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Book Review First Dry Rattle

First Dry Rattle, Celia Boyd Review 16th May 2018 by Dawn Brookes An engaging and fearful look into the dark history encountered during the English Civil War. This book provides an insight into the chaos and mayhem that occurs when civil war breaks out. Tom Fletcher This first book in the series is set during the early days of the English Civil War. The very engaging lead character, Tom Fletcher is just a teenager. Tom is the son of a butcher and is expected to follow in his father's footsteps, something he doesn't want to do. The book begins with a bang that captures attention immediately through Tom's attempted suicide and it gathers pace quickly. Tom begins working as a doctor with his cousin before setting off on an errand where he meets with the young Phoebe who has suffered much. After rescuing her from bullies and asking her to join with him on his journey, it is not long before he tires and doesn't show her the respect she deserves. She is long-suffering and patient with him and he may grow to appreciate her for who she is over time.  The journey home results in a fateful meeting with an evil, psychopathic, parliament soldier, who becomes determined to see Tom's ruin.  The soldier causes the young Fletcher much heartbreak and pain. Dark Days As the civil war spreads through England, Tom meets with soldiers from both sides and determines to stay neutral. He tries hard to avoid the war altogether but finds it impossible. After an altercation with another parliament soldier Tom has to leave home to escape the gallows. During his travels, the young doctor meets with many people who become a part of this well-woven story. Tom saves the lives of many, including a captain, left for dead, and encounters…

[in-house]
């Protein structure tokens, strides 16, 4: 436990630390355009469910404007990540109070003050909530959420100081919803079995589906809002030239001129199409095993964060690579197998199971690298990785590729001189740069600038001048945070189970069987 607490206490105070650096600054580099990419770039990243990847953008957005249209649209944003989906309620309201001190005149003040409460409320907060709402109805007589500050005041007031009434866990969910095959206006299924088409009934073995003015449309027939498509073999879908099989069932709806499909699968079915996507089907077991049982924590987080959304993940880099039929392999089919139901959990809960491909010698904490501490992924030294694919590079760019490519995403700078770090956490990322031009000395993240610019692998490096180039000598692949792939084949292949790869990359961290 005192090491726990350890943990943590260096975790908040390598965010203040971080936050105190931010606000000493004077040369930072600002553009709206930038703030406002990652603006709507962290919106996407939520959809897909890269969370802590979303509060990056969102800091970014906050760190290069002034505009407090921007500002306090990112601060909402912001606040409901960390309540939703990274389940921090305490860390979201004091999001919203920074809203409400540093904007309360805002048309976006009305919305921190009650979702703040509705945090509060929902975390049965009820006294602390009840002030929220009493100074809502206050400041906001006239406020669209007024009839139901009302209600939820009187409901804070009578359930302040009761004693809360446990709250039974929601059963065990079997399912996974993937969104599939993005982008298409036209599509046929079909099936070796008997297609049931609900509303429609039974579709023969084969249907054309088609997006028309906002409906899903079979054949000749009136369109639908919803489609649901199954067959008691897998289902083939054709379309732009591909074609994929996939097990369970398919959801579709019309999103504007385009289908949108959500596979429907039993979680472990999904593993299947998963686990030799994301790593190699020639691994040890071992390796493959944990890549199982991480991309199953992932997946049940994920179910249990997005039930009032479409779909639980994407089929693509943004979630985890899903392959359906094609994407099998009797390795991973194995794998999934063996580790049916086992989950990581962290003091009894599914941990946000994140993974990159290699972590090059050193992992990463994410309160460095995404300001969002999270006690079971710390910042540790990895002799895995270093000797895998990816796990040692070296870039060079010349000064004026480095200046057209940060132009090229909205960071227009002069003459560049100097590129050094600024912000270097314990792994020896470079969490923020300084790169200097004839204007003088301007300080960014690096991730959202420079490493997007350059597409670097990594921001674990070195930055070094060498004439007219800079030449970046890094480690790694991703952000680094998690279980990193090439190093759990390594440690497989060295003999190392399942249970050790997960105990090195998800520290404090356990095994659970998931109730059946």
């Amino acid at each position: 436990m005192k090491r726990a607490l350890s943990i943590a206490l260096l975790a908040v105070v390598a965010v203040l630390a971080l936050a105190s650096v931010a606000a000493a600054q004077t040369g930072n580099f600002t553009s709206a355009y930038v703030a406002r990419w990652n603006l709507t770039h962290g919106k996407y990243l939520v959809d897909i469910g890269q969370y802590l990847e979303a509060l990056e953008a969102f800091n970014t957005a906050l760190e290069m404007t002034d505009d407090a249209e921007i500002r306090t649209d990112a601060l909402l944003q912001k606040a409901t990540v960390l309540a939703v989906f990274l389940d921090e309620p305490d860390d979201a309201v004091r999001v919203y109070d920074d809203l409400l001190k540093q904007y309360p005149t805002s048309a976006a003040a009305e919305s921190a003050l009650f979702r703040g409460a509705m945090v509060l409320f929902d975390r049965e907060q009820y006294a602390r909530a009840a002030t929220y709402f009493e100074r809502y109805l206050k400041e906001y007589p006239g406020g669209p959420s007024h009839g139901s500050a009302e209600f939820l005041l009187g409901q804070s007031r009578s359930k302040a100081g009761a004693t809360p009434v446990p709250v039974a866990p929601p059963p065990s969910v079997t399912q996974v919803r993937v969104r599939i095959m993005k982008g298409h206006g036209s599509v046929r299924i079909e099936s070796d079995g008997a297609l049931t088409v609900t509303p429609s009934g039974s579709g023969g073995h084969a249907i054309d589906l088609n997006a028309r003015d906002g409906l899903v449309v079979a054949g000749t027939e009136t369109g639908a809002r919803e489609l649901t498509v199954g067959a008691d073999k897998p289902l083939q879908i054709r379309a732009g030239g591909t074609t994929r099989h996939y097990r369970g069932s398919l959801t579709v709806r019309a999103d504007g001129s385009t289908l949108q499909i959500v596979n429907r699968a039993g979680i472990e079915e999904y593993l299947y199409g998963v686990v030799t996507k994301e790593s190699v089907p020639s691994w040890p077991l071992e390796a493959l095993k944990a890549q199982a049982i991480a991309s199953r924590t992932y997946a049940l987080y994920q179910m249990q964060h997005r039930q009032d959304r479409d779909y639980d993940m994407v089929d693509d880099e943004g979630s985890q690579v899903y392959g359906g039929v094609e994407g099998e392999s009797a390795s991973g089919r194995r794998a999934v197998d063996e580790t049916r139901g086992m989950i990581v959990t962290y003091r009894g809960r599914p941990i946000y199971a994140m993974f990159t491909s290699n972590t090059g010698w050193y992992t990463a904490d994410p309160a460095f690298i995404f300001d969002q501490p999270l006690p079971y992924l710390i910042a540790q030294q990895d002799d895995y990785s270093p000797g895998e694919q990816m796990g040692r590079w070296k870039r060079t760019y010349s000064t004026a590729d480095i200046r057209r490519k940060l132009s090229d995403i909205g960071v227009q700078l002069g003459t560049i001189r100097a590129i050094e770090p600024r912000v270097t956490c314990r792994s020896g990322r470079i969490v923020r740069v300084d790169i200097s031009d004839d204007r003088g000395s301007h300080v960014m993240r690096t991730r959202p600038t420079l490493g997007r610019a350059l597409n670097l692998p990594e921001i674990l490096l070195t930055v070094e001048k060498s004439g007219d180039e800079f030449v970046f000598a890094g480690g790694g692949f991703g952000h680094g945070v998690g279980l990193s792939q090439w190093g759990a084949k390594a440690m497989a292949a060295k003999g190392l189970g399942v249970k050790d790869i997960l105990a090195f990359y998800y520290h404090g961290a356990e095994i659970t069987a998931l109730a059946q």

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Writing a Book Outline

Writing a Great Book Outline and Writing to Target I have recently finished my debut novel so don’t consider myself an expert on this but I was greatly helped by using a system for writing the book. This system kept me to time and was just what I needed. The system I used I have adapted from one I learned from a course on Udemy called Reverse Engineer Riveting Fiction The first thing I need to say is that I did veer off but not hugely and you will see what I mean when I explain it. Storyline Obviously before you can develop a plan there needs to be a story in your head. My story evolved but I had the basics of the plot before I started writing. I had a main character (initially it was 2), sub-characters important to the plot, a scene (set on a cruise ship), a theme – murder mystery (initially thriller but turned out to be cosy as I don’t do graphic), a beginning, a middle and an end (I had two in mind). Word Count The next thing was to decide on a rough word count. There is some debate over words needed but in general they are as follows: Word Counts are not written in stone Depending on what you read there are different opinions on how long a book should be so I have gathered a few together but they are just guides. Publishers will have minimum and maximum word counts for different books and generally frown on shorter novels and those that are too long. Novel 40,000 words or over (generally 60,000 for mystery, 90,000+ for non-series novel). Some authors and publishers recommend 50,000+ with a maximum of 120,000 but Harry Potter and the order of the Phoenix is over 250,000 words!Young…